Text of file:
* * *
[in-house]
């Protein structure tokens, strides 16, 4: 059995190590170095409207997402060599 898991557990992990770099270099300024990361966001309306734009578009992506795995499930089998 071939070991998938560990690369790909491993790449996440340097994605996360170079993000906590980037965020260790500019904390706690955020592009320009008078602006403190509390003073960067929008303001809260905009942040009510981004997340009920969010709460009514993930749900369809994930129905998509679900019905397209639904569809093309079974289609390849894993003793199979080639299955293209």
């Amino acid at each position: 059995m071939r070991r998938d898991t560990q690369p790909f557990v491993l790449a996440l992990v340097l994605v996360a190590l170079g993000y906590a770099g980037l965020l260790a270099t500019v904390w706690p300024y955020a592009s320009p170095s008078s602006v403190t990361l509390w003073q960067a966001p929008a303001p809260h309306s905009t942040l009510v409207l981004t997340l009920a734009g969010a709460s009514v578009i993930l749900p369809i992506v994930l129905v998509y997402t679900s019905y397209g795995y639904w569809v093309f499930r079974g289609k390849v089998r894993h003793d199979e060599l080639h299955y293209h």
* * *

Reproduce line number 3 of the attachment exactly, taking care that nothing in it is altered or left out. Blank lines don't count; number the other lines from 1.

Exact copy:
């Amino acid at each position: 059995m071939r070991r998938d898991t560990q690369p790909f557990v491993l790449a996440l992990v340097l994605v996360a190590l170079g993000y906590a770099g980037l965020l260790a270099t500019v904390w706690p300024y955020a592009s320009p170095s008078s602006v403190t990361l509390w003073q960067a966001p929008a303001p809260h309306s905009t942040l009510v409207l981004t997340l009920a734009g969010a709460s009514v578009i993930l749900p369809i992506v994930l129905v998509y997402t679900s019905y397209g795995y639904w569809v093309f499930r079974g289609k390849v089998r894993h003793d199979e060599l080639h299955y293209h």